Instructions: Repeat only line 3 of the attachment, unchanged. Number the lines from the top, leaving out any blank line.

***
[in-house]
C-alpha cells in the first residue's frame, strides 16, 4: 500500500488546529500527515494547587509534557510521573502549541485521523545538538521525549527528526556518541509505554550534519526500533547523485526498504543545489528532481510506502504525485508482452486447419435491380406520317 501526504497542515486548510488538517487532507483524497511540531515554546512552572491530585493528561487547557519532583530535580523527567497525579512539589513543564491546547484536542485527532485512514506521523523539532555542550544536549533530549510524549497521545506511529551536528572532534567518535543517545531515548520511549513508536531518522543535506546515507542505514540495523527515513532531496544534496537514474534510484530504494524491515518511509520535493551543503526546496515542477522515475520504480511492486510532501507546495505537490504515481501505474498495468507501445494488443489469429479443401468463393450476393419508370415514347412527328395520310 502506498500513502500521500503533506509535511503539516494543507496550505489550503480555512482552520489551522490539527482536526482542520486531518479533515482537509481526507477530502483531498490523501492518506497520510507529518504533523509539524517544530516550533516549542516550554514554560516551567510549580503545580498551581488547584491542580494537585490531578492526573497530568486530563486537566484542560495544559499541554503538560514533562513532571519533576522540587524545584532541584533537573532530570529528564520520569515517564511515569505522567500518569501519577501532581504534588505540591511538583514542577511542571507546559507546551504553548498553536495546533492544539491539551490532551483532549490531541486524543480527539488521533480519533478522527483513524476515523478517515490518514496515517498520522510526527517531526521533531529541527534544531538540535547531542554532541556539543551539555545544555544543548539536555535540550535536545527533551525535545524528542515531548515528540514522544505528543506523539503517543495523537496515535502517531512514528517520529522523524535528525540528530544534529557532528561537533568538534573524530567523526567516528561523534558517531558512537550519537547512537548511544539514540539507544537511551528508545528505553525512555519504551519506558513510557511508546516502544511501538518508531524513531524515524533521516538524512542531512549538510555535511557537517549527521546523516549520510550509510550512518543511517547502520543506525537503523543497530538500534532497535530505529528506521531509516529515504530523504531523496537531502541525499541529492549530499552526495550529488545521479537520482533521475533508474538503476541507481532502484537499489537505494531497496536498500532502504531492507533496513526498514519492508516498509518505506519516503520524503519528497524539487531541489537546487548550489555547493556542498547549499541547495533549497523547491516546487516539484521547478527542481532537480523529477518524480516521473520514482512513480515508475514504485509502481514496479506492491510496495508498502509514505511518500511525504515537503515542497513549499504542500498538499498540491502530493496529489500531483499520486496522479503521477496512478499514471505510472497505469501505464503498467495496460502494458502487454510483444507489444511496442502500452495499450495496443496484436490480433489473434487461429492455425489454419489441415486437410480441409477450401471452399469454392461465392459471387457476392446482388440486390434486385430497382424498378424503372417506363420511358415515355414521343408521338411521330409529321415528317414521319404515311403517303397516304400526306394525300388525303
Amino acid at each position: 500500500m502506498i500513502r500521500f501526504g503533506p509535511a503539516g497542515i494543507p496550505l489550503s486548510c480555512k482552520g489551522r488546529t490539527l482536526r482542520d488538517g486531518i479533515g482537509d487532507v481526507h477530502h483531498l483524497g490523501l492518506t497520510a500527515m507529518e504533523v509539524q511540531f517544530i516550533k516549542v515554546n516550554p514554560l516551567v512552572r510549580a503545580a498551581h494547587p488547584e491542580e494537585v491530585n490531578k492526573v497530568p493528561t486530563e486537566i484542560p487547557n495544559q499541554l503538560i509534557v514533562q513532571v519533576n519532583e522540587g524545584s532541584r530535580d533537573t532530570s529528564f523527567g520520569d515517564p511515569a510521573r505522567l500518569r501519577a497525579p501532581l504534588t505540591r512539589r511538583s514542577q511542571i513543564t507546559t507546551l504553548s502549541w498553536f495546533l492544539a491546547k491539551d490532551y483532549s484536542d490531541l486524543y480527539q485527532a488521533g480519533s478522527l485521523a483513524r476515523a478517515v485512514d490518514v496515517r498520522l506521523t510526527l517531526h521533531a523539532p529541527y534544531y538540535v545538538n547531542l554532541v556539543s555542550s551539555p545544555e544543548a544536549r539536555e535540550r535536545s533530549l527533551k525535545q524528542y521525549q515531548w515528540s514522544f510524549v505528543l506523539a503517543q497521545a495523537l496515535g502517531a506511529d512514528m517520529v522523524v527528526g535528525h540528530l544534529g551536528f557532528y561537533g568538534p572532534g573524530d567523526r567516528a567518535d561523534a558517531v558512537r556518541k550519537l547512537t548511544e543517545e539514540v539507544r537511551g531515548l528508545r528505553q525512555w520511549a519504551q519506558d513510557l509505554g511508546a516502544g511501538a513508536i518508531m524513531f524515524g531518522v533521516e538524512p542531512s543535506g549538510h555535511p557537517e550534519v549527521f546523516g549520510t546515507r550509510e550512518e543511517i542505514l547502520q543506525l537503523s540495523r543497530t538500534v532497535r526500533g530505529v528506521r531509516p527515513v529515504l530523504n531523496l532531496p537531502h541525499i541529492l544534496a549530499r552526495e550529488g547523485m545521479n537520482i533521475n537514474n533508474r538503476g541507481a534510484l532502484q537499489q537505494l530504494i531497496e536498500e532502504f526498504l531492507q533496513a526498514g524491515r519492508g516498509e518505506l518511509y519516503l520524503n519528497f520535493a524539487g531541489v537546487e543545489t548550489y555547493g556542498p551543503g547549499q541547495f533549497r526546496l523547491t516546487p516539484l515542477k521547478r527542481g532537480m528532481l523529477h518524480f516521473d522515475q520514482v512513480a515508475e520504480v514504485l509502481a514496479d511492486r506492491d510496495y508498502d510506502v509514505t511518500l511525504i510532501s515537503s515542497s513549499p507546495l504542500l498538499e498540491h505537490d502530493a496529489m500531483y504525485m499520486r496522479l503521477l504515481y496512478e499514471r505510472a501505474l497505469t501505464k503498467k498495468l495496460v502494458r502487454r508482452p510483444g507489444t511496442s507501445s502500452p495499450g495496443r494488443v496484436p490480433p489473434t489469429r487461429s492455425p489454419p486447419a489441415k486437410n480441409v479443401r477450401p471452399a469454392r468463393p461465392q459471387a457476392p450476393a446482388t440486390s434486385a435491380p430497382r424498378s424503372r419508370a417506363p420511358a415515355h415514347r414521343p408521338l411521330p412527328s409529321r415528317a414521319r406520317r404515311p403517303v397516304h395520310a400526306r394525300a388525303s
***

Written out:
Amino acid at each position: 500500500m502506498i500513502r500521500f501526504g503533506p509535511a503539516g497542515i494543507p496550505l489550503s486548510c480555512k482552520g489551522r488546529t490539527l482536526r482542520d488538517g486531518i479533515g482537509d487532507v481526507h477530502h483531498l483524497g490523501l492518506t497520510a500527515m507529518e504533523v509539524q511540531f517544530i516550533k516549542v515554546n516550554p514554560l516551567v512552572r510549580a503545580a498551581h494547587p488547584e491542580e494537585v491530585n490531578k492526573v497530568p493528561t486530563e486537566i484542560p487547557n495544559q499541554l503538560i509534557v514533562q513532571v519533576n519532583e522540587g524545584s532541584r530535580d533537573t532530570s529528564f523527567g520520569d515517564p511515569a510521573r505522567l500518569r501519577a497525579p501532581l504534588t505540591r512539589r511538583s514542577q511542571i513543564t507546559t507546551l504553548s502549541w498553536f495546533l492544539a491546547k491539551d490532551y483532549s484536542d490531541l486524543y480527539q485527532a488521533g480519533s478522527l485521523a483513524r476515523a478517515v485512514d490518514v496515517r498520522l506521523t510526527l517531526h521533531a523539532p529541527y534544531y538540535v545538538n547531542l554532541v556539543s555542550s551539555p545544555e544543548a544536549r539536555e535540550r535536545s533530549l527533551k525535545q524528542y521525549q515531548w515528540s514522544f510524549v505528543l506523539a503517543q497521545a495523537l496515535g502517531a506511529d512514528m517520529v522523524v527528526g535528525h540528530l544534529g551536528f557532528y561537533g568538534p572532534g573524530d567523526r567516528a567518535d561523534a558517531v558512537r556518541k550519537l547512537t548511544e543517545e539514540v539507544r537511551g531515548l528508545r528505553q525512555w520511549a519504551q519506558d513510557l509505554g511508546a516502544g511501538a513508536i518508531m524513531f524515524g531518522v533521516e538524512p542531512s543535506g549538510h555535511p557537517e550534519v549527521f546523516g549520510t546515507r550509510e550512518e543511517i542505514l547502520q543506525l537503523s540495523r543497530t538500534v532497535r526500533g530505529v528506521r531509516p527515513v529515504l530523504n531523496l532531496p537531502h541525499i541529492l544534496a549530499r552526495e550529488g547523485m545521479n537520482i533521475n537514474n533508474r538503476g541507481a534510484l532502484q537499489q537505494l530504494i531497496e536498500e532502504f526498504l531492507q533496513a526498514g524491515r519492508g516498509e518505506l518511509y519516503l520524503n519528497f520535493a524539487g531541489v537546487e543545489t548550489y555547493g556542498p551543503g547549499q541547495f533549497r526546496l523547491t516546487p516539484l515542477k521547478r527542481g532537480m528532481l523529477h518524480f516521473d522515475q520514482v512513480a515508475e520504480v514504485l509502481a514496479d511492486r506492491d510496495y508498502d510506502v509514505t511518500l511525504i510532501s515537503s515542497s513549499p507546495l504542500l498538499e498540491h505537490d502530493a496529489m500531483y504525485m499520486r496522479l503521477l504515481y496512478e499514471r505510472a501505474l497505469t501505464k503498467k498495468l495496460v502494458r502487454r508482452p510483444g507489444t511496442s507501445s502500452p495499450g495496443r494488443v496484436p490480433p489473434t489469429r487461429s492455425p489454419p486447419a489441415k486437410n480441409v479443401r477450401p471452399a469454392r468463393p461465392q459471387a457476392p450476393a446482388t440486390s434486385a435491380p430497382r424498378s424503372r419508370a417506363p420511358a415515355h415514347r414521343p408521338l411521330p412527328s409529321r415528317a414521319r406520317r404515311p403517303v397516304h395520310a400526306r394525300a388525303s